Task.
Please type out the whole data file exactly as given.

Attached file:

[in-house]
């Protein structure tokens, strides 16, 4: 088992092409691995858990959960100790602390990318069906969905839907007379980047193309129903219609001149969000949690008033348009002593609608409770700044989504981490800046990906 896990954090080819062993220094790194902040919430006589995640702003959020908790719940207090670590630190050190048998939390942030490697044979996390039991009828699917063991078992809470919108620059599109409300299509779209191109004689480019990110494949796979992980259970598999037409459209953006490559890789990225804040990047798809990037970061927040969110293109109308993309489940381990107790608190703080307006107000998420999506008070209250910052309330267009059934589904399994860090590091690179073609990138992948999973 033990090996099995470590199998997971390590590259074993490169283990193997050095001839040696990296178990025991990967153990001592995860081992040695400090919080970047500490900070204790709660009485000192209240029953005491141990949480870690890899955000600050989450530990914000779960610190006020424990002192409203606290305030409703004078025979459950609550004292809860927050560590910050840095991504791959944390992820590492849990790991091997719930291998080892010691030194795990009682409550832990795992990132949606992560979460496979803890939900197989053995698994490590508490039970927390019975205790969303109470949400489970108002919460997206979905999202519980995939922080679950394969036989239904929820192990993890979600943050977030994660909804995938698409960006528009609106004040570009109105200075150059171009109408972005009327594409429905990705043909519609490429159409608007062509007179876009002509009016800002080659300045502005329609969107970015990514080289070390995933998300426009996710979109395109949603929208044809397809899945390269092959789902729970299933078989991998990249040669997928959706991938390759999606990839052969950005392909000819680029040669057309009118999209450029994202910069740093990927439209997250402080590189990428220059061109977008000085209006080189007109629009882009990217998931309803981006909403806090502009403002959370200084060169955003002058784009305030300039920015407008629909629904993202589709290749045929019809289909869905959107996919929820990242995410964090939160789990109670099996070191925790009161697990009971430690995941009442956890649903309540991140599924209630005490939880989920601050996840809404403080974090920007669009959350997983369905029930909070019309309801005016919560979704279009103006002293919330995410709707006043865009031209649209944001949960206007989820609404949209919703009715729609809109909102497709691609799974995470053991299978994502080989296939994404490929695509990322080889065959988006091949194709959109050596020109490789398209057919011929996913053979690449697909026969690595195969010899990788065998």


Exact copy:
[in-house]
């Protein structure tokens, strides 16, 4: 088992092409691995858990959960100790602390990318069906969905839907007379980047193309129903219609001149969000949690008033348009002593609608409770700044989504981490800046990906 896990954090080819062993220094790194902040919430006589995640702003959020908790719940207090670590630190050190048998939390942030490697044979996390039991009828699917063991078992809470919108620059599109409300299509779209191109004689480019990110494949796979992980259970598999037409459209953006490559890789990225804040990047798809990037970061927040969110293109109308993309489940381990107790608190703080307006107000998420999506008070209250910052309330267009059934589904399994860090590091690179073609990138992948999973 033990090996099995470590199998997971390590590259074993490169283990193997050095001839040696990296178990025991990967153990001592995860081992040695400090919080970047500490900070204790709660009485000192209240029953005491141990949480870690890899955000600050989450530990914000779960610190006020424990002192409203606290305030409703004078025979459950609550004292809860927050560590910050840095991504791959944390992820590492849990790991091997719930291998080892010691030194795990009682409550832990795992990132949606992560979460496979803890939900197989053995698994490590508490039970927390019975205790969303109470949400489970108002919460997206979905999202519980995939922080679950394969036989239904929820192990993890979600943050977030994660909804995938698409960006528009609106004040570009109105200075150059171009109408972005009327594409429905990705043909519609490429159409608007062509007179876009002509009016800002080659300045502005329609969107970015990514080289070390995933998300426009996710979109395109949603929208044809397809899945390269092959789902729970299933078989991998990249040669997928959706991938390759999606990839052969950005392909000819680029040669057309009118999209450029994202910069740093990927439209997250402080590189990428220059061109977008000085209006080189007109629009882009990217998931309803981006909403806090502009403002959370200084060169955003002058784009305030300039920015407008629909629904993202589709290749045929019809289909869905959107996919929820990242995410964090939160789990109670099996070191925790009161697990009971430690995941009442956890649903309540991140599924209630005490939880989920601050996840809404403080974090920007669009959350997983369905029930909070019309309801005016919560979704279009103006002293919330995410709707006043865009031209649209944001949960206007989820609404949209919703009715729609809109909102497709691609799974995470053991299978994502080989296939994404490929695509990322080889065959988006091949194709959109050596020109490789398209057919011929996913053979690449697909026969690595195969010899990788065998």